4) Get the Right Accounting Software or Support

Both bookkeeping and accounting can be confusing and overwhelming at the very start, and often for those with no financial background, these two aspects of a business can easily be pushed aside or procrastinated due to the complexity of each task. But if the information is not kept up to date, filed correctly, or filed on time, there can be financial penalties incurred depending on the nature of the mistake. Therefore it is vital that those who need the right support get it – in the form of either simplistic software such as Xero or Sage, or simply having an online virtual accounting partner accessible to you whenever, from wherever.

5) Take Care of Your Tax Obligations

Depending on your type of business, your tax obligations will vary. For those self-employed in either a sole proprietorship, LLC, LTD company or partnership, business income can be claimed on your personal tax return. On the other hand corporations are separate tax entities and will be taxed independently from their owners. Any income you make from the corporation is simply taxed as an employee.

In the UK, there are three different types of taxes to be aware of: Corporation Tax is paid by all UK limited companies, no matter their size and returns must be completed with tax due for payment to HMRC within nine months and one day of the businesses set accounting period. Self Assessment Income Tax is the calculation of any personal income tax accrued on your income for an annual period between the 6th of April and 5th of April and any tax owing must be paid by the 31st of January, following on from the previous 5th of April tax year. Lastly, Income Tax falls into four different bands depending on your annual income. Those earning under £12,500 do not pay tax on their income.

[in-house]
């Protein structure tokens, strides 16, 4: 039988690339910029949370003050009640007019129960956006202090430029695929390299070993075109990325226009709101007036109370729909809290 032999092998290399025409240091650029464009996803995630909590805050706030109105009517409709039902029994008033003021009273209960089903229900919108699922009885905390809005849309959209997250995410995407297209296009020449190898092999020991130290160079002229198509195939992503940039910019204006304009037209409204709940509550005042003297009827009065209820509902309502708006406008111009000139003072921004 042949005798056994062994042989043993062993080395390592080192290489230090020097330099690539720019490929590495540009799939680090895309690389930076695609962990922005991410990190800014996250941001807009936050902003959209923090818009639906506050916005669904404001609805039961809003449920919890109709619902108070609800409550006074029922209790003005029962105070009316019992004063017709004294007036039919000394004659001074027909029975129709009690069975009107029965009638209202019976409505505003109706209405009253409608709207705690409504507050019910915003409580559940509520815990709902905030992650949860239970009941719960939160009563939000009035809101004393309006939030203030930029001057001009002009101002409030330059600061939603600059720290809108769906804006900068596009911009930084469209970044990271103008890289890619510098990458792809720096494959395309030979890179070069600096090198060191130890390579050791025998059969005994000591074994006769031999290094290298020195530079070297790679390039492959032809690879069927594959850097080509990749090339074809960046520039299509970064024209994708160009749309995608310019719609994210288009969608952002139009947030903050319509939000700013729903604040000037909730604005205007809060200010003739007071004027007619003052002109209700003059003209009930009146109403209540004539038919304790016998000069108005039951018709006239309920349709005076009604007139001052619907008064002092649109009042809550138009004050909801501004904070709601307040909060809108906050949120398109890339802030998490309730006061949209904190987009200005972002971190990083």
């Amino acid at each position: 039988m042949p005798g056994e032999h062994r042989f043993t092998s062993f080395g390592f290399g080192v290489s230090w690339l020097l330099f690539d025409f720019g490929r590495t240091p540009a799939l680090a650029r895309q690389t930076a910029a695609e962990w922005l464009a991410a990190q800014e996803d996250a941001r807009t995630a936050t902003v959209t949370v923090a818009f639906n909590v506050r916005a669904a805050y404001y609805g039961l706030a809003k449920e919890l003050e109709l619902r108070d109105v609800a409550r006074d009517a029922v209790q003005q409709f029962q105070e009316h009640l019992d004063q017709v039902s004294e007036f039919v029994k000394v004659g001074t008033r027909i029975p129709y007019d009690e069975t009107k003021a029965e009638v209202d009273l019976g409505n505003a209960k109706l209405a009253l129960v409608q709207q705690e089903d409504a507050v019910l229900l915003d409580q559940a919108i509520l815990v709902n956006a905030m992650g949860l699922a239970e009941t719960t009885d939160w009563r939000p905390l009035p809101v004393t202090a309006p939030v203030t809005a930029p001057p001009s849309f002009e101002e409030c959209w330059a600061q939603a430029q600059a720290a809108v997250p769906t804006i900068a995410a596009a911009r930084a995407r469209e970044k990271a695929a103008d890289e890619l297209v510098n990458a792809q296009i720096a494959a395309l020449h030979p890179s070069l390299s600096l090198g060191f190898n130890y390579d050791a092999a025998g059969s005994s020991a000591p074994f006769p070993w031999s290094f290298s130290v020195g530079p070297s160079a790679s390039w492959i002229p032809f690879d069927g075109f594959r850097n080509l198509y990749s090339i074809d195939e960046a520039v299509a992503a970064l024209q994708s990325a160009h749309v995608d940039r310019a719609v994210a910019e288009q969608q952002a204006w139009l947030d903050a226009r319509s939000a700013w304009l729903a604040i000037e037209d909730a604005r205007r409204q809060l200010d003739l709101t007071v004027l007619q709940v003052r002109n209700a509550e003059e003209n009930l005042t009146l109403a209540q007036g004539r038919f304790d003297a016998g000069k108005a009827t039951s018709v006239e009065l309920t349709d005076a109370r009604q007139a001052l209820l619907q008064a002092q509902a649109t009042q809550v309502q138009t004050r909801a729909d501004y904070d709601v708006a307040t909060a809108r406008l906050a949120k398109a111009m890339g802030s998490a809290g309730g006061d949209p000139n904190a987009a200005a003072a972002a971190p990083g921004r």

Meanwhile for American business owners, estimated quarterly taxes are compulsory if you’ll owe more than $1,000 in taxes within a financial year. Across the border, Canadians are required to pay income tax in installments if the net tax owing is more than $3,000.

These basic steps can give you and your business huge financial security in the long-run, and the bigger and better your business grows, the more you’ll get to grips with the various financial paperwork that seemed so daunting in the first place.

The Basics of Small Business Accounting FAQs

About the Author

True Tamplin, BSc, CEPF®

True Tamplin is a published author, public speaker, CEO of UpDigital, and founder of Finance Strategists.

True is a Certified Educator in Personal Finance (CEPF®), author of The Handy Financial Ratios Guide, a member of the Society for Advancing Business Editing and Writing, contributes to his financial education site, Finance Strategists, and has spoken to various financial communities such as the CFA Institute, as well as university students like his Alma mater, Biola University, where he received a bachelor of science in business and data analytics.

To learn more about True, visit his personal website, view his author profile on Amazon, or check out his speaker profile on the CFA Institute website.